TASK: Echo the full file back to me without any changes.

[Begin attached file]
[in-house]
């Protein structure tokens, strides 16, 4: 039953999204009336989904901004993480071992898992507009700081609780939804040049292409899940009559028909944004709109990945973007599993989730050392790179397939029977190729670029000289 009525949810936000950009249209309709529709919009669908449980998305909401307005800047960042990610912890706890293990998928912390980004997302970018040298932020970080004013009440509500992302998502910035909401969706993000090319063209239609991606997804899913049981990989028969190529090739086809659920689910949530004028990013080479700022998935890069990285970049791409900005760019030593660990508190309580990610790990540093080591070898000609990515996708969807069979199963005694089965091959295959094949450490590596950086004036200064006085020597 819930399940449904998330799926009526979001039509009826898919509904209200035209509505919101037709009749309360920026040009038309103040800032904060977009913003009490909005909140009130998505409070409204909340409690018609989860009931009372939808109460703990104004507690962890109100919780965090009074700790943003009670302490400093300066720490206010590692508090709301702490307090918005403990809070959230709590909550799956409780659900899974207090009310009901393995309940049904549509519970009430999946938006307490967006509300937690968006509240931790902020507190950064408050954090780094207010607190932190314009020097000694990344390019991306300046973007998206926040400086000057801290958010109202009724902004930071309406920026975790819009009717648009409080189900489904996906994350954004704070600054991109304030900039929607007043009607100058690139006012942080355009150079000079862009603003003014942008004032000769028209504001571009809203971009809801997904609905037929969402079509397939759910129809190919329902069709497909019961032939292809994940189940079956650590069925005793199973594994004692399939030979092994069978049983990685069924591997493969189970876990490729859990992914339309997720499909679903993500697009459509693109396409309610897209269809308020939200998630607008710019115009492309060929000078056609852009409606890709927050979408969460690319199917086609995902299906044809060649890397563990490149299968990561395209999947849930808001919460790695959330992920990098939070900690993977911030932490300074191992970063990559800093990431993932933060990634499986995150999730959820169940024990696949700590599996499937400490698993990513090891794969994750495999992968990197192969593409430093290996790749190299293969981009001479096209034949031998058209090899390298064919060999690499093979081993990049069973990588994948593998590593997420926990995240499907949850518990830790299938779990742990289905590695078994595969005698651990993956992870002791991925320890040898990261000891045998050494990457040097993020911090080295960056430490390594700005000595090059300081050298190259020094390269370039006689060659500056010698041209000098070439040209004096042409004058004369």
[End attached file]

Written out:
[in-house]
């Protein structure tokens, strides 16, 4: 039953999204009336989904901004993480071992898992507009700081609780939804040049292409899940009559028909944004709109990945973007599993989730050392790179397939029977190729670029000289 009525949810936000950009249209309709529709919009669908449980998305909401307005800047960042990610912890706890293990998928912390980004997302970018040298932020970080004013009440509500992302998502910035909401969706993000090319063209239609991606997804899913049981990989028969190529090739086809659920689910949530004028990013080479700022998935890069990285970049791409900005760019030593660990508190309580990610790990540093080591070898000609990515996708969807069979199963005694089965091959295959094949450490590596950086004036200064006085020597 819930399940449904998330799926009526979001039509009826898919509904209200035209509505919101037709009749309360920026040009038309103040800032904060977009913003009490909005909140009130998505409070409204909340409690018609989860009931009372939808109460703990104004507690962890109100919780965090009074700790943003009670302490400093300066720490206010590692508090709301702490307090918005403990809070959230709590909550799956409780659900899974207090009310009901393995309940049904549509519970009430999946938006307490967006509300937690968006509240931790902020507190950064408050954090780094207010607190932190314009020097000694990344390019991306300046973007998206926040400086000057801290958010109202009724902004930071309406920026975790819009009717648009409080189900489904996906994350954004704070600054991109304030900039929607007043009607100058690139006012942080355009150079000079862009603003003014942008004032000769028209504001571009809203971009809801997904609905037929969402079509397939759910129809190919329902069709497909019961032939292809994940189940079956650590069925005793199973594994004692399939030979092994069978049983990685069924591997493969189970876990490729859990992914339309997720499909679903993500697009459509693109396409309610897209269809308020939200998630607008710019115009492309060929000078056609852009409606890709927050979408969460690319199917086609995902299906044809060649890397563990490149299968990561395209999947849930808001919460790695959330992920990098939070900690993977911030932490300074191992970063990559800093990431993932933060990634499986995150999730959820169940024990696949700590599996499937400490698993990513090891794969994750495999992968990197192969593409430093290996790749190299293969981009001479096209034949031998058209090899390298064919060999690499093979081993990049069973990588994948593998590593997420926990995240499907949850518990830790299938779990742990289905590695078994595969005698651990993956992870002791991925320890040898990261000891045998050494990457040097993020911090080295960056430490390594700005000595090059300081050298190259020094390269370039006689060659500056010698041209000098070439040209004096042409004058004369």